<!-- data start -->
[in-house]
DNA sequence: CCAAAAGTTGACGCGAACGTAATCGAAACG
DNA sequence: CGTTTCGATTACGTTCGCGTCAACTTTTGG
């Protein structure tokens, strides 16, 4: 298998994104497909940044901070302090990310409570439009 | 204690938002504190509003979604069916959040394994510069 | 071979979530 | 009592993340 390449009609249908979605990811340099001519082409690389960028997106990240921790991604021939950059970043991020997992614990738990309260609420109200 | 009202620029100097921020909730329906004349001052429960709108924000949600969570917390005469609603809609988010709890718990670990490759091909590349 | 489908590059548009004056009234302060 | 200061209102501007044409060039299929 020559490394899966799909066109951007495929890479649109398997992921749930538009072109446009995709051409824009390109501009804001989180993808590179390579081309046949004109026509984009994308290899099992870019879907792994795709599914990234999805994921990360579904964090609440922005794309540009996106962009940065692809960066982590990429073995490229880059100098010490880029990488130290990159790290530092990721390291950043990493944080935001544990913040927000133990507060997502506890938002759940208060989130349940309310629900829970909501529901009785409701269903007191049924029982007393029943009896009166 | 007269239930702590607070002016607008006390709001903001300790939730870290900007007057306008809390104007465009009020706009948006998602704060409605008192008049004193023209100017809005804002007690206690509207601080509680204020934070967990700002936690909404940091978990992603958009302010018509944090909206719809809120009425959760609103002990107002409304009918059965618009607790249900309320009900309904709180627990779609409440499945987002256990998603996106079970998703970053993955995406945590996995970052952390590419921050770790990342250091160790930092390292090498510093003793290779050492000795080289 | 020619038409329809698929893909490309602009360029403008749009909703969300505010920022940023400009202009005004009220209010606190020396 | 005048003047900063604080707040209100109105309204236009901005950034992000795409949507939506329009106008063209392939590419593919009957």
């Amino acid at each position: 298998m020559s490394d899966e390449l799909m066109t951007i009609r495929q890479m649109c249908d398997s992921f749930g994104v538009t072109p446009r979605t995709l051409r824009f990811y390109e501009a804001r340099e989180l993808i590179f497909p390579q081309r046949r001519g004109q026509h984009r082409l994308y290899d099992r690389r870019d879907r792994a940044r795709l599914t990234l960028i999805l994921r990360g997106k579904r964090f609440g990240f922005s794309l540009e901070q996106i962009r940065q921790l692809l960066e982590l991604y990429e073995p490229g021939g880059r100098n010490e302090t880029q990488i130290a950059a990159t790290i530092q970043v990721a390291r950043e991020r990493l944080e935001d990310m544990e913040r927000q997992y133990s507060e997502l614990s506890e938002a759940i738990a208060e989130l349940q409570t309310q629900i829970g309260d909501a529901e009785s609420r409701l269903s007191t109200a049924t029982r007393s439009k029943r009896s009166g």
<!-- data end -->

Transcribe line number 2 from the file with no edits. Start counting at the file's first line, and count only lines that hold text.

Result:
DNA sequence: CCAAAAGTTGACGCGAACGTAATCGAAACG